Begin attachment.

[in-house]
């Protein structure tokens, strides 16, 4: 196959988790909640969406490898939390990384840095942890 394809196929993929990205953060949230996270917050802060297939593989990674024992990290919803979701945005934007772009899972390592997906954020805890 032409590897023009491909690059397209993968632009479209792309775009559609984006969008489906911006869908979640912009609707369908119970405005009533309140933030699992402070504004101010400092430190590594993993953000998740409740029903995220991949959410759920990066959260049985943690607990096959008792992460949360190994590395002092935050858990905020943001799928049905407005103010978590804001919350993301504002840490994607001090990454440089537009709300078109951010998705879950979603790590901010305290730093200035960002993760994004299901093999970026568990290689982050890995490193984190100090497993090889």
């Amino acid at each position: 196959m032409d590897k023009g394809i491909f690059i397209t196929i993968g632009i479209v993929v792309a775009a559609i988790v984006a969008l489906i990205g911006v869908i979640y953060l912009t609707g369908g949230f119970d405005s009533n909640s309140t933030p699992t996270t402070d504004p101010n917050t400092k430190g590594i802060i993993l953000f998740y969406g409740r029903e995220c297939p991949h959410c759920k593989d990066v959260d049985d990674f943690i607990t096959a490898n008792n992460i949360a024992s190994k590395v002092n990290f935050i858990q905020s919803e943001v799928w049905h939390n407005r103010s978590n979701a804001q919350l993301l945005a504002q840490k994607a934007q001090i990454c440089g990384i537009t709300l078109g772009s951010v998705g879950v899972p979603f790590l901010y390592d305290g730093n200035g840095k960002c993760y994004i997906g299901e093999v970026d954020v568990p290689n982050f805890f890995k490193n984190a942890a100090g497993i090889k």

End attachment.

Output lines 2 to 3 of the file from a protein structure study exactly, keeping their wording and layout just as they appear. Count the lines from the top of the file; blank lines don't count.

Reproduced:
């Protein structure tokens, strides 16, 4: 196959988790909640969406490898939390990384840095942890 394809196929993929990205953060949230996270917050802060297939593989990674024992990290919803979701945005934007772009899972390592997906954020805890 032409590897023009491909690059397209993968632009479209792309775009559609984006969008489906911006869908979640912009609707369908119970405005009533309140933030699992402070504004101010400092430190590594993993953000998740409740029903995220991949959410759920990066959260049985943690607990096959008792992460949360190994590395002092935050858990905020943001799928049905407005103010978590804001919350993301504002840490994607001090990454440089537009709300078109951010998705879950979603790590901010305290730093200035960002993760994004299901093999970026568990290689982050890995490193984190100090497993090889």
């Amino acid at each position: 196959m032409d590897k023009g394809i491909f690059i397209t196929i993968g632009i479209v993929v792309a775009a559609i988790v984006a969008l489906i990205g911006v869908i979640y953060l912009t609707g369908g949230f119970d405005s009533n909640s309140t933030p699992t996270t402070d504004p101010n917050t400092k430190g590594i802060i993993l953000f998740y969406g409740r029903e995220c297939p991949h959410c759920k593989d990066v959260d049985d990674f943690i607990t096959a490898n008792n992460i949360a024992s190994k590395v002092n990290f935050i858990q905020s919803e943001v799928w049905h939390n407005r103010s978590n979701a804001q919350l993301l945005a504002q840490k994607a934007q001090i990454c440089g990384i537009t709300l078109g772009s951010v998705g879950v899972p979603f790590l901010y390592d305290g730093n200035g840095k960002c993760y994004i997906g299901e093999v970026d954020v568990p290689n982050f805890f890995k490193n984190a942890a100090g497993i090889k």